The quantitative analysis performed above makes it clear that the reduction in serum phosphate during treatment with chitosan-containing gum observed in the original study (4) could not have been caused by phosphate binding to the chitosan in the gum. What was the reason for the observed dramatic reduction in serum phosphate? There are several possible explanations. One possibility is a laboratory error. This possibility is not very likely. Why would laboratory errors occur only during the treatment period and then mysteriously disappear at the end of the study? Another possibility is that the subjects’ dietary patterns changed during the treatment period. That is, the subjects were consuming a low phosphate diet only during the treatment period, which is possible but not very plausible. We all know that changing the dietary intake of phosphate is very difficult, especially without intensive dietary counseling. The third possible explanation (the most likely one) is the Hawthorne effect of the study on compliance with the preexisting medication (14).

It must be pointed out that the original study (4) was not a randomized controlled trial. The subjects were already being treated with sevelamer hydrochloride at doses ranging from 3.2 to 4.8 g/d, and chitosan-containing gum was given as an add-on treatment. It is noteworthy that, before the treatment with chitosan, although the patients were treated with 3.2–4.8 g/d sevelamer, serum phosphate concentration was unusually and remarkably high (7.6 mg/dl), suggestive of poor compliance with sevelamer. During the treatment period of the study, the subjects were followed weekly with pill counts and perhaps, counseling, and this following may have improved the compliance with sevelamer. We postulate that the most likely reason for the sharp reduction in serum phosphate during chitosan gum treatment is the Hawthorne effect on the compliance with sevelamer, which would have been easily detected if the study had been randomized.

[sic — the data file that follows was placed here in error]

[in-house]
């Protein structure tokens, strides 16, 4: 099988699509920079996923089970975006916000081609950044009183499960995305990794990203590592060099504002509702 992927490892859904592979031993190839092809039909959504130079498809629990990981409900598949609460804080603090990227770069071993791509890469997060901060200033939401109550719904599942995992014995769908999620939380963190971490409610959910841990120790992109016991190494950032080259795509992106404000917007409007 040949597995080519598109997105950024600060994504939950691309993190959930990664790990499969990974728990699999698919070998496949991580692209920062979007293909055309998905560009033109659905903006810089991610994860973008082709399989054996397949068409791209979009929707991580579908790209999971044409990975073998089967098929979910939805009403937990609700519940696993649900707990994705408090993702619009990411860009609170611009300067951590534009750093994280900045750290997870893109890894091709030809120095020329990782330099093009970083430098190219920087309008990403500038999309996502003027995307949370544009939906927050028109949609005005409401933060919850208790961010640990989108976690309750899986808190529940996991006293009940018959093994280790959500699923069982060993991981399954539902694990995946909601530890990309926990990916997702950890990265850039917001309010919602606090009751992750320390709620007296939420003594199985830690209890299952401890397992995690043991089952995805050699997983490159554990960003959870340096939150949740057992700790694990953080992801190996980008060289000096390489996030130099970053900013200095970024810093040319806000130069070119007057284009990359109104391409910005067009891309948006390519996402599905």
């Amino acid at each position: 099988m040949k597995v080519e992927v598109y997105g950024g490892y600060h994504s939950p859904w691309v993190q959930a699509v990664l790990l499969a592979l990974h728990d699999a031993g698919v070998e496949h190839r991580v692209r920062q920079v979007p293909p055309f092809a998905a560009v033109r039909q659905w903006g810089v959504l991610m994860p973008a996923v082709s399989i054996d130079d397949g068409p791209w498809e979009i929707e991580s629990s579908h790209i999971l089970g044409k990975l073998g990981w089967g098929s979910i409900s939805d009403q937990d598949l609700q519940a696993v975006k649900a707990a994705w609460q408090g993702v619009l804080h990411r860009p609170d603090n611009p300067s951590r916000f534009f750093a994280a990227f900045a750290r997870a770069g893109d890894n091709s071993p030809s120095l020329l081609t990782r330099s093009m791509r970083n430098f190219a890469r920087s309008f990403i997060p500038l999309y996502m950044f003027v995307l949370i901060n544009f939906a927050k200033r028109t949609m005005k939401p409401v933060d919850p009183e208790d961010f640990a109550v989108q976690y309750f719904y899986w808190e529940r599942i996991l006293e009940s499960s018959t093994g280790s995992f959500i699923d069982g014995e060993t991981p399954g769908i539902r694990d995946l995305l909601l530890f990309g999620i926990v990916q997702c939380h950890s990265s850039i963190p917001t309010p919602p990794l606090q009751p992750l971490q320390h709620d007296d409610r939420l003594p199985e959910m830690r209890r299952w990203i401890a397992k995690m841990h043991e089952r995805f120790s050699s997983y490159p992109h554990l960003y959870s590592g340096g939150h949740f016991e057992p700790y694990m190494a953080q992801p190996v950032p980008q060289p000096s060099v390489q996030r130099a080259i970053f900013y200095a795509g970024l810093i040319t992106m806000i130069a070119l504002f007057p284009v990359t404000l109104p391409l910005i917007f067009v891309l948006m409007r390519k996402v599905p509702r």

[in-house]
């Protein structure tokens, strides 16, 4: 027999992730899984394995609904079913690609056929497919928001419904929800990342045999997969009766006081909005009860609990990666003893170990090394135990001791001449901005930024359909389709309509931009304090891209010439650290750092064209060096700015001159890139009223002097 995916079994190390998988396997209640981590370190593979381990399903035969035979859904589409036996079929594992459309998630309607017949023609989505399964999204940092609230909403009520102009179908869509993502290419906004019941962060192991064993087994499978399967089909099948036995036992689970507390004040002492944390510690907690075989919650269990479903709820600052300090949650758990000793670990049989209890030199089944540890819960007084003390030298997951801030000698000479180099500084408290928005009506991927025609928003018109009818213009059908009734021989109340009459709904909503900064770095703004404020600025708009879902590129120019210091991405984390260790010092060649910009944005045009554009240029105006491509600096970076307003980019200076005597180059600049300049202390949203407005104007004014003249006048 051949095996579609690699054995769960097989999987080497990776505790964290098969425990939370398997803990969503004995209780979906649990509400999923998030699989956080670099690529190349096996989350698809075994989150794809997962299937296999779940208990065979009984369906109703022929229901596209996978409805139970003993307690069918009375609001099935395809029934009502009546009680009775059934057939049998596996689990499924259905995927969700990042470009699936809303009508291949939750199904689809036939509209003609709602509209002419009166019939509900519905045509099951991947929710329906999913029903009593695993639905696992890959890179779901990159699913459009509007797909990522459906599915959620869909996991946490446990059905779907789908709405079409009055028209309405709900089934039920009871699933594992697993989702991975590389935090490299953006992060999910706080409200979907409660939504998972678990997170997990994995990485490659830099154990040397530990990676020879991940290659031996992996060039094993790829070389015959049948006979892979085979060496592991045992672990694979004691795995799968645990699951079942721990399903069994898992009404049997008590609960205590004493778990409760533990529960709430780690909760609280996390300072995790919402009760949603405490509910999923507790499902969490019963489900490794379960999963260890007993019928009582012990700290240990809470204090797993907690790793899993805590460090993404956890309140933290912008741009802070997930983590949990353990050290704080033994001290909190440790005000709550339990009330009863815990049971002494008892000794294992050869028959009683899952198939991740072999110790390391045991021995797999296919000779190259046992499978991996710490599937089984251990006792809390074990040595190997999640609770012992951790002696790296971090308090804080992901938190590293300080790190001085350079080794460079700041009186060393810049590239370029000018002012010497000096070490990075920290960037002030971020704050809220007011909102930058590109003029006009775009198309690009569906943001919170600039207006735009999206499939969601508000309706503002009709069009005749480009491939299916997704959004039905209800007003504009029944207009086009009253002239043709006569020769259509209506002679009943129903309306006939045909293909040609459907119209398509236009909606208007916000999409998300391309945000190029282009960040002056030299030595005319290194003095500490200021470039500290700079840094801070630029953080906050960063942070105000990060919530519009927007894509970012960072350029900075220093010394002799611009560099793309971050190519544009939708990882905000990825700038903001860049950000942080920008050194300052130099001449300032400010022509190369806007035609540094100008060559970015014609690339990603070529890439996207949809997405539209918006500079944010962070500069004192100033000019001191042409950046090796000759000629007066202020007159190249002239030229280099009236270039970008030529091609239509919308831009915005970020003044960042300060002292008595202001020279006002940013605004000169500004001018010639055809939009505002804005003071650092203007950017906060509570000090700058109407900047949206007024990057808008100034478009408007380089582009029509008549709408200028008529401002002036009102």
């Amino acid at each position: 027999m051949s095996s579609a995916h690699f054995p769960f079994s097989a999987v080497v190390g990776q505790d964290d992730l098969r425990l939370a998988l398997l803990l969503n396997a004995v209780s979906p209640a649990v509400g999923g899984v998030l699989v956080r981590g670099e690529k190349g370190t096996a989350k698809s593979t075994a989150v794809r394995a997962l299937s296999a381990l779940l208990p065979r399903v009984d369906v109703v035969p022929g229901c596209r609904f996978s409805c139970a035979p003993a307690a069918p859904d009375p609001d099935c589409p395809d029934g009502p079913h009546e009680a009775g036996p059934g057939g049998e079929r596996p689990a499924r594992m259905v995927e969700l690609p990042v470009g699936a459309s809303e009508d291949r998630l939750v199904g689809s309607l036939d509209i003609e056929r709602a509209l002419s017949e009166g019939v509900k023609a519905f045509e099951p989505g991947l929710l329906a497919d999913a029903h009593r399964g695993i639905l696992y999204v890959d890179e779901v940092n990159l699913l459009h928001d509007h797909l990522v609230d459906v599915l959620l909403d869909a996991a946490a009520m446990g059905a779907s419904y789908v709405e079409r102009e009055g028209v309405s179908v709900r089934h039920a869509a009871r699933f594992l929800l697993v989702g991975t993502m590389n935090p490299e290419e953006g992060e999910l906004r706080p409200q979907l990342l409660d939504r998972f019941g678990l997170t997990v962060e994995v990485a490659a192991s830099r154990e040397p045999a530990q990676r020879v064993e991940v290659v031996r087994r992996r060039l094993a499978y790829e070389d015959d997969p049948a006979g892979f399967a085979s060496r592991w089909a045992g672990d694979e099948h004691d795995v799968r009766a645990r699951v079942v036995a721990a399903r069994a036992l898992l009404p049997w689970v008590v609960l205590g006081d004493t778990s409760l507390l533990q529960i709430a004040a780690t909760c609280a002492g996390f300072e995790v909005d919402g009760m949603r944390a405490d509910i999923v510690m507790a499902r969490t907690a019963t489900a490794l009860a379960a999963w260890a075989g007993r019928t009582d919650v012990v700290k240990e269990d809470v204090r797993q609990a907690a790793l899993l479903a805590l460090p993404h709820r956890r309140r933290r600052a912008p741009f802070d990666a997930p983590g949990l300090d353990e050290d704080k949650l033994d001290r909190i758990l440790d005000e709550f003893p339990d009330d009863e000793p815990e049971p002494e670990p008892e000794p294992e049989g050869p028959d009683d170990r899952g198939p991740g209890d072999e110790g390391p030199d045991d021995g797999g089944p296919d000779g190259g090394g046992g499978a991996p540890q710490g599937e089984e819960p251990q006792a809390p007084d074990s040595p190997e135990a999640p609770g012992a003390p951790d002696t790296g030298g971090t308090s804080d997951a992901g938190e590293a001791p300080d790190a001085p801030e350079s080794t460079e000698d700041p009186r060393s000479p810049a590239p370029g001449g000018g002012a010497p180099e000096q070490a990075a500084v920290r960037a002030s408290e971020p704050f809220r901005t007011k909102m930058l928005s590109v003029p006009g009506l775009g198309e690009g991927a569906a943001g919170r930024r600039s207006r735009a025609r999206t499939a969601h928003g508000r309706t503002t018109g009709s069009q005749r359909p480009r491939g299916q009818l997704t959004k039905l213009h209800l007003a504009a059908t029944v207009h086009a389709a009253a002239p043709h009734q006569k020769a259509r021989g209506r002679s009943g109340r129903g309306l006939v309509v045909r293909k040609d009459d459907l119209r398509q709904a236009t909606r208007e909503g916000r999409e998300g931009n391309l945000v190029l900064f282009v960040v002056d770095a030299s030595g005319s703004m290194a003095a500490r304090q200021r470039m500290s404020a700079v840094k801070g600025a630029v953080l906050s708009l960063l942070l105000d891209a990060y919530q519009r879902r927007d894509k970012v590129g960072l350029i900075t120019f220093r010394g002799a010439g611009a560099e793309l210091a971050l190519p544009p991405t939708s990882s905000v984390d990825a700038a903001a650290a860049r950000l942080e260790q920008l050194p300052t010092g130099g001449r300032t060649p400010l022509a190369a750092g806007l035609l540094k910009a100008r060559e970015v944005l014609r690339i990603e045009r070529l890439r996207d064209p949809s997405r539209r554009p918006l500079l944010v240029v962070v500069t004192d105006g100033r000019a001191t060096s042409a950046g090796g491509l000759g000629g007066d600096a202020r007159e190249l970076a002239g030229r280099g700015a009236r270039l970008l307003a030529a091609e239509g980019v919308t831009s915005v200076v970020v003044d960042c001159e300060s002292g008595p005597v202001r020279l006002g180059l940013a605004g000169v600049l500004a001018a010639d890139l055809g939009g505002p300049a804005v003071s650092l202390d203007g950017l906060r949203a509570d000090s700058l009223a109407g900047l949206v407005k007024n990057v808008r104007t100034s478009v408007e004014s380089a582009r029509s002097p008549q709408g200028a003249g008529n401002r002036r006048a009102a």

The Hawthorne effect is one of the most famous effects in sociological studies. It means that subjects alter an aspect of their behavior when they realize that they are being studied, and the change is not in response to any particular intervention. The term was coined in 1950 by Henry A. Landsberger (14) in the analysis of experiments from 1924 to 1932 at the Hawthorne Works (a Western Electric factory outside Chicago, IL). Hawthorne Works had commissioned a study to see if its workers would become more productive with higher levels of lighting. Initially, it was thought that workers' productivity improved with better lighting, but later, it was shown that the observed improvement in productivity was unrelated to levels of light. It was suggested that the productivity gain occurred because of the motivational effect on the workers as a result of the interest being shown in them rather than changes in the level of lighting.

In summary, it is our contention based on the quantitative analyses described above that the chitosan-containing gum could not have led to the level of reduction in serum phosphate that was shown in the work by Savica et al. (4) and that the amount of chitosan used in the chewing gums is too small to be of any use as a phosphate binding agent in clinical medicine. These findings are clearly shown in double blind randomized studies using a chitosan-containing chewing gum (6). At least two important lessons can be derived from this analysis. First, our analysis showed the importance of randomized, placebo-controlled studies in clinical research. Randomization in the original study (4) would have eliminated the Hawthorne effect. Unfortunately, appropriately designed randomized, blinded studies are very expensive undertakings that require at least some baseline clinical evidence of success. The study by Savica et al. (4) would have represented baseline evidence of success provided that some quantitative analyses of binding capacity of the medication had been performed. The second and more compelling point of our review is the importance of quantitative analysis in clinical science.

If quantitative analysis had been applied to the original study findings (4), it would have avoided the time and effort expended in several randomized clinical trials that eventually concluded the ineffectiveness of the chitosan-containing chewing gums as a phosphate binder (6). Interestingly, the original United States patent application for chitosan as a phosphate binder describes the use of much larger amounts of chitosan (15). Obviously, those parties involved in the patent application performed quantitative analysis. How this information got lost when the chewing gum was manufactured for clinical use escapes our knowledge. Moreover, it is unclear whether using even a larger amount of chitosan would be effective given the poor solubility of the compound at the usual salivary pH and the limited availability of phosphate in saliva secreted during the period of gum chewing for 2 hours.



Published online ahead of print. Publication date available at www.cjasn.org.